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Hemp variations as pulp source researched in the Netherlands

Posted on July 1, 1993

The feasibility of nonwood pulp production by means of hemp (Cannabis sativa L.) is currently under investigation in the Netherlands. Research ranging from breeding to pulp technology and market survey is carried out at several institutes of the Agricultural Research Dept. (DLO). This effort is part of a comprehensive search for profitable new nonfood crops for Dutch agriculture. This article reports on some results of the screening of a germ plasm collection for variation in characters relevant for the introduction of Cannabis as an arable pulp crop. Selected genotypes are presently used for breeding experiments (Figure 1). (Figure 1 omitted)

Establishment & Maintenance of the Collection

A collection of approximately 200 populations was established at Centre for Plant Breeding & Reproduction Research — Agricultural Research Dept. (CPRO-DLO) over the past five years.1 It comprises fiber and drug strains and wild or naturalized populations from a worldwide geographic origin ranging between 28° and 58° latitude.

Apart from cultivars of which seeds were commercially available, each population has been regenerated to obtain sufficient seeds for evaluation trials. Some research is being carried out to identify optimal conditions for long-term storage of the collection.

Evaluation Topics

The main objectives of the breeding research are an adaptation of stem quality to the requirements for pulp production and an increase of stem yield to make hemp competitive with other arable crops and traditional sources of pulp. Because of legal implications, contents of narcotic compounds in Cannabis need to be low. Furthermore, the crop should be a poor host for soil pathogenes. These topics are important in the germ plasm screening, besides various morphological, physiological, and biochemical traits for a general characterization of populations.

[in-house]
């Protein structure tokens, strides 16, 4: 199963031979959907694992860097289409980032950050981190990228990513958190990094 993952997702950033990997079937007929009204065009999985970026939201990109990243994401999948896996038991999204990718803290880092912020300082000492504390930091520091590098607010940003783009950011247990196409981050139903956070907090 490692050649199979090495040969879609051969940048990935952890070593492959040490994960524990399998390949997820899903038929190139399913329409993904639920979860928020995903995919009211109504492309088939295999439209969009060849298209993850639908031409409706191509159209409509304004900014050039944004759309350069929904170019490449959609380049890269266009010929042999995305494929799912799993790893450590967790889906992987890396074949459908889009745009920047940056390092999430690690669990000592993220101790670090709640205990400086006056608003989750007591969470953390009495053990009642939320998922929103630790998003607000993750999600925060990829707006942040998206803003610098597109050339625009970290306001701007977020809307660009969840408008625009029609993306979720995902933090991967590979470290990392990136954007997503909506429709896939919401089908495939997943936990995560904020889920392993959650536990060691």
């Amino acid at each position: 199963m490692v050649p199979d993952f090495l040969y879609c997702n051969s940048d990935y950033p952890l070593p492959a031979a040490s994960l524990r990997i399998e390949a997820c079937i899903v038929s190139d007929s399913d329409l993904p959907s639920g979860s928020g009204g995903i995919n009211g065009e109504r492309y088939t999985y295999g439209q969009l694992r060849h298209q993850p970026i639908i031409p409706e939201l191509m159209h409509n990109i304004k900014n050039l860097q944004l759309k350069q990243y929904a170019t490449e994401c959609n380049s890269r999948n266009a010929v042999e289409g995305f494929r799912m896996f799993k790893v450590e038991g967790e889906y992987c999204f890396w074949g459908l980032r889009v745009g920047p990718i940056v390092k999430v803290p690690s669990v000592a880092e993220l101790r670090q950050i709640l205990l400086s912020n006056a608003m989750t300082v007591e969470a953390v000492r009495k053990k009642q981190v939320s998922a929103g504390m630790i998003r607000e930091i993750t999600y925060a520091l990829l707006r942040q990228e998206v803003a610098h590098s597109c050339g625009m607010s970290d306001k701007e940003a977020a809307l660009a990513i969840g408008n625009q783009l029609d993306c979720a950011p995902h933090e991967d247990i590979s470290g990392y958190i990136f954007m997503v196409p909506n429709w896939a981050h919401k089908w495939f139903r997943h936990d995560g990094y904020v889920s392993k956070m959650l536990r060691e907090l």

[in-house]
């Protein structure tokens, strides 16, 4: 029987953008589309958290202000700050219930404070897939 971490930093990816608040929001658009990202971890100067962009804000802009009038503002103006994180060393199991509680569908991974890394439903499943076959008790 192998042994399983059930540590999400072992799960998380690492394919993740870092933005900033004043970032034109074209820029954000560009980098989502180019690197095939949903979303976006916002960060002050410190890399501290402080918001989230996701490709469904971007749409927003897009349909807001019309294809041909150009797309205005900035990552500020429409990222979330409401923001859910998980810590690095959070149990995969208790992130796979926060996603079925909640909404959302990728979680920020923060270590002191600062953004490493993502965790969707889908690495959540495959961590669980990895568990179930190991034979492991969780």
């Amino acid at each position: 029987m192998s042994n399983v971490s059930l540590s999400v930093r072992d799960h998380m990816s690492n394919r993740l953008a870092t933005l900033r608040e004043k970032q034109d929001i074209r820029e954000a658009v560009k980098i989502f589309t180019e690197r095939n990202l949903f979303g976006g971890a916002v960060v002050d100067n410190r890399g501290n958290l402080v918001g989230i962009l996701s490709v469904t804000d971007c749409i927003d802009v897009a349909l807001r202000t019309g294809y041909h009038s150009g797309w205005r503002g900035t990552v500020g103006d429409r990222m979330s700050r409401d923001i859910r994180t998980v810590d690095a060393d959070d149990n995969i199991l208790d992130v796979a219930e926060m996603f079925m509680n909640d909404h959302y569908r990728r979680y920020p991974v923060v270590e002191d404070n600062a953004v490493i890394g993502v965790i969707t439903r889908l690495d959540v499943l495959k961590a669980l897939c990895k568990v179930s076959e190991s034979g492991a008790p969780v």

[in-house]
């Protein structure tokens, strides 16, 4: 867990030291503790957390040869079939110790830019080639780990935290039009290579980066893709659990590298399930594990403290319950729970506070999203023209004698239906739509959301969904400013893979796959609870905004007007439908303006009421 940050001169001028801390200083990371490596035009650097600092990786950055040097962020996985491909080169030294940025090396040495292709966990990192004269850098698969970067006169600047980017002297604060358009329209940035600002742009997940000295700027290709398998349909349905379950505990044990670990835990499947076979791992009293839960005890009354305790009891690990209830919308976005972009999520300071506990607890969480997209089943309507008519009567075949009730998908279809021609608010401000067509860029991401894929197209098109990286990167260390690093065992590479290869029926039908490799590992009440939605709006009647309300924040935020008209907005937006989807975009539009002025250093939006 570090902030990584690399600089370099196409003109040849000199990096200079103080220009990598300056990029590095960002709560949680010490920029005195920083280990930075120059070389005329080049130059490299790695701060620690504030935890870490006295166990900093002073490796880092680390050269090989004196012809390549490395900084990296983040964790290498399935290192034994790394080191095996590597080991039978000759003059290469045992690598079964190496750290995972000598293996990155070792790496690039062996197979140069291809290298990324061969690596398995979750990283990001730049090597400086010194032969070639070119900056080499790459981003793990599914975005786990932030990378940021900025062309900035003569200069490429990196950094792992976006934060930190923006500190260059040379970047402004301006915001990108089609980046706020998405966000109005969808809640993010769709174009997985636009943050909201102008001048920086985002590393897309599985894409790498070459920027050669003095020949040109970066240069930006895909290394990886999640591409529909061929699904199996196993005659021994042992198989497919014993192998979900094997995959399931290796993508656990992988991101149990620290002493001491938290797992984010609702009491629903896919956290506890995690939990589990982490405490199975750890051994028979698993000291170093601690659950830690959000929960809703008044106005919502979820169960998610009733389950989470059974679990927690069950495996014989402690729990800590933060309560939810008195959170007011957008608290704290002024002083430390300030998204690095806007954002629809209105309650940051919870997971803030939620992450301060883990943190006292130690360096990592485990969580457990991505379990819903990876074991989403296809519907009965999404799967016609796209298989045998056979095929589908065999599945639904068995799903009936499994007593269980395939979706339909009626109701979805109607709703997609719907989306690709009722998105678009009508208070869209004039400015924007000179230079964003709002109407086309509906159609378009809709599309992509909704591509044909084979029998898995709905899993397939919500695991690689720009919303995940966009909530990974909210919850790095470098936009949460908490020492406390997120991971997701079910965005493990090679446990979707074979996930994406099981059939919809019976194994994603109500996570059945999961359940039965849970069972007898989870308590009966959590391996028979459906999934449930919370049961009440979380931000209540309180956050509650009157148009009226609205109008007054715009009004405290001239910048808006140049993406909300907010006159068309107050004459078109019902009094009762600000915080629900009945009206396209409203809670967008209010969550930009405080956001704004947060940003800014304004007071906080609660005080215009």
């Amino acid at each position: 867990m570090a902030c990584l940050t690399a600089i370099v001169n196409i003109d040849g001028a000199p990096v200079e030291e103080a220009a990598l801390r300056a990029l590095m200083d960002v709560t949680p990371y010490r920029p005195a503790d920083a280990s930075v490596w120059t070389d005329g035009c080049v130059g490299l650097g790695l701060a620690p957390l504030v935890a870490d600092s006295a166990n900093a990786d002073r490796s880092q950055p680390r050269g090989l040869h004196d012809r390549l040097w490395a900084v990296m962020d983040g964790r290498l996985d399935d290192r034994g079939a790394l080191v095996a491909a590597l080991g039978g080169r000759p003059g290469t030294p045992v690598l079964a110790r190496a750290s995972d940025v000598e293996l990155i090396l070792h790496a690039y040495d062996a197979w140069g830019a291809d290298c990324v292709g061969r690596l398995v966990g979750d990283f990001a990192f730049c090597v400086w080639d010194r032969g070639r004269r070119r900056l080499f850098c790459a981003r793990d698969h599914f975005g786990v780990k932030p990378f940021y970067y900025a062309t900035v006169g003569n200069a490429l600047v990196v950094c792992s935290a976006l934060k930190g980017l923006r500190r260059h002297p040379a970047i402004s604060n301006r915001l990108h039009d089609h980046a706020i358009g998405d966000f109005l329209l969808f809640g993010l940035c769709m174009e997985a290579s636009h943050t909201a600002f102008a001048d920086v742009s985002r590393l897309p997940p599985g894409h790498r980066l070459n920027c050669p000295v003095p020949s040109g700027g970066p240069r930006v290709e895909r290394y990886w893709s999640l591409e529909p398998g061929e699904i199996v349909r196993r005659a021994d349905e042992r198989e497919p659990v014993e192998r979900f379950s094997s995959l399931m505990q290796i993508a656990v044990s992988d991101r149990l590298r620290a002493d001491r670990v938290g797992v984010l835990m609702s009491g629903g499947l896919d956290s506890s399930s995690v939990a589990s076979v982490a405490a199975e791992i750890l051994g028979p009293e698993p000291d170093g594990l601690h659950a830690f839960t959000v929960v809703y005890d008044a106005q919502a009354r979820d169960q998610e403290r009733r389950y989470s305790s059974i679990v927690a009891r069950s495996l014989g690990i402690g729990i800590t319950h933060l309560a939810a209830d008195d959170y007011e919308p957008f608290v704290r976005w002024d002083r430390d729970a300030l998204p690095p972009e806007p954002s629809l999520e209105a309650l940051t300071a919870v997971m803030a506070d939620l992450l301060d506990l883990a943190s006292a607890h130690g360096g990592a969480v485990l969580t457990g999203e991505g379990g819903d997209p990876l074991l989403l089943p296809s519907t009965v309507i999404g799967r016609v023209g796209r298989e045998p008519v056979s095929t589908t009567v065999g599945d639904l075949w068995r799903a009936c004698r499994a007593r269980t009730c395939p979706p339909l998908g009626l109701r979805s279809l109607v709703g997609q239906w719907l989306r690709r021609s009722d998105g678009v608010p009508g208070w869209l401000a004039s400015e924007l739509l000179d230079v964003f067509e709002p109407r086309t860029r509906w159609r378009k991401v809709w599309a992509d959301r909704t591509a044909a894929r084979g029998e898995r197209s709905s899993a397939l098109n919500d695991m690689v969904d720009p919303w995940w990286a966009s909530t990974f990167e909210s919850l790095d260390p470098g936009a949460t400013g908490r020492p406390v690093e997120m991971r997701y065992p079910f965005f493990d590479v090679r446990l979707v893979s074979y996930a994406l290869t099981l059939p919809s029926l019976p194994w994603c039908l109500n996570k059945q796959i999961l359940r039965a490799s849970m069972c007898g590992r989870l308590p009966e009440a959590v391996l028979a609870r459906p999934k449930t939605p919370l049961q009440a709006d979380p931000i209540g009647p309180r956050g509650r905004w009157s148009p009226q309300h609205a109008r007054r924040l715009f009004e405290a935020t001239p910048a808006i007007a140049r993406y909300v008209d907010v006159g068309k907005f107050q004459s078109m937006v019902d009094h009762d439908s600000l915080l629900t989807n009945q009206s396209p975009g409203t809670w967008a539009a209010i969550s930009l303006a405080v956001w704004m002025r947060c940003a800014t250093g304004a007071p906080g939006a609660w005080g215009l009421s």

Stem Quality

The bark and woody core of dicotyledoneae possess distinct properties. For a detailed characterization of stem quality, these two fractions and their constituent fibers need to be discriminated. The bark fibers of Cannabis are the traditional fibers of commerce used for cordage and textiles. The woody core has usually been considered waste. The present research focuses on the utilization of entire stems. Therefore, the germ plasm evaluation covers bark as well as woody core properties.

Within the bark, a distinction is made between primary and secondary fibers. Properties of the distinguished stem fractions are summarized in Table 1. (Table 1 omitted) For bark, the chemical properties concern the i extracted fibers, whereas for woody core, the contents of the entire tissue are given.

When compared with conifer fibers, the woody core fibers of the hemp stem are much shorter, which has a negative effect on paper strength.2 The length of secondary bark fibers is comparable to that of conifer fibers. Primary bark fibers are much longer, which makes them suitable raw material for a range of high-quality paper grades. Because of its low cu-cellulose content, the potential utilization of the woody core seems restricted to mechanical pulps,3,4 whereas the bark of hemp is already used in chemical pulps for specialty papers.